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The Language of Self

Strategies of Subjectivity in the Novels of Don DeLillo

Phill Pass

The Language of Self explores the portrayal of subjectivity in Don DeLillo’s fiction. It proposes that his characters’ conception of self is determined by the tension between a desire for connection and a longing for isolation. The particular form taken by this language of self is shown to be both shaped by, and in turn formed through, an interaction with larger, social constructions of agency. In order to explore this phenomenon from both an individual and a social perspective, the author undertakes detailed close readings of DeLillo’s texts, informed by nuanced theoretical analysis which stresses the symbiotic interaction of social and individual context.
This method informs the structure of the book, which is divided into three sections. The first, entitled ‘Dasein’, conceptualises how DeLillo’s characters navigate between isolation and connection, shaping a particular enunciation of self which reflects the balance they strike between self and other. ‘Phenomenology’, the second section, explores how DeLillo’s treatment of language and image alters this balance and examines the sustainability of each enunciation of self. The final section, ‘Das Man’, addresses how the language of self shapes, and is shaped by, a wider social context.

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Introduction

Extract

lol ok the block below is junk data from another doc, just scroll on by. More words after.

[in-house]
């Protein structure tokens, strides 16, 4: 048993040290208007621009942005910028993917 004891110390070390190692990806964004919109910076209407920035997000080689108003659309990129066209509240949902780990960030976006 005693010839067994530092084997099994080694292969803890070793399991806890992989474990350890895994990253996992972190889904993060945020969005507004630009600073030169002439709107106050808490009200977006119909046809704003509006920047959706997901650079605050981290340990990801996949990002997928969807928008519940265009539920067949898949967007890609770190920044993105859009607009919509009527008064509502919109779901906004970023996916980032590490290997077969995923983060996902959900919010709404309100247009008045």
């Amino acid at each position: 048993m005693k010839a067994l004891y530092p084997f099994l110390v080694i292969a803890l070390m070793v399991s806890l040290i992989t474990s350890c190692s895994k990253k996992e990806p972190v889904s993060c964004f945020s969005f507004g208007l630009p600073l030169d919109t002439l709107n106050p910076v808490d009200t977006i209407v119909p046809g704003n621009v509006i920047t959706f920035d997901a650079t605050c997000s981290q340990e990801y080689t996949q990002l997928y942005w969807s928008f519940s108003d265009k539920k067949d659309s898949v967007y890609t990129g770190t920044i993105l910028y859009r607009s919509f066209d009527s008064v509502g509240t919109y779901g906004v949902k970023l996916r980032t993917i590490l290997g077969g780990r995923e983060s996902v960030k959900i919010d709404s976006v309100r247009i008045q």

In Don DeLillo’s 1997 novel, Underworld, Nick Shay narrates the experi- ence of looking out over a darkened New York City during the Northeast blackout of 9 November 1965. Nick’s narration forms the final note of the novel’s fifth section, ‘Better Things for Better Living Through Chemistry’, one of a series of ‘selected fragments Public and Private in the 1950s and 1960s’.1 Of particular significance is the concluding paragraph of Nick’s vignette: I didn’t call Marian. I felt a loneliness, for lack of a better word, but that’s the word in fact, a thing I tried never to admit to and knew how to step outside of, but some- times even this was not means enough, and I didn’t call her because I would not give in, watching the night come down. (DeLillo, 1997, p. 637) While the above quotation will receive detailed analysis later in the mono- graph, for the moment I will focus on a series of questions which it suggests: why does Nick not wish to call Marian? Why would such a call be consid- ered giving in, and a giving in to what? What is so dangerous in the act of naming loneliness? How can Nick usually ‘step outside’ of such a feeling? What does it mean to be outside of what the Self feels and experiences? And what are the mechanisms by which this state is achieved and maintained? What underlies these dif fering questions is that they are concerned with the manner in which...

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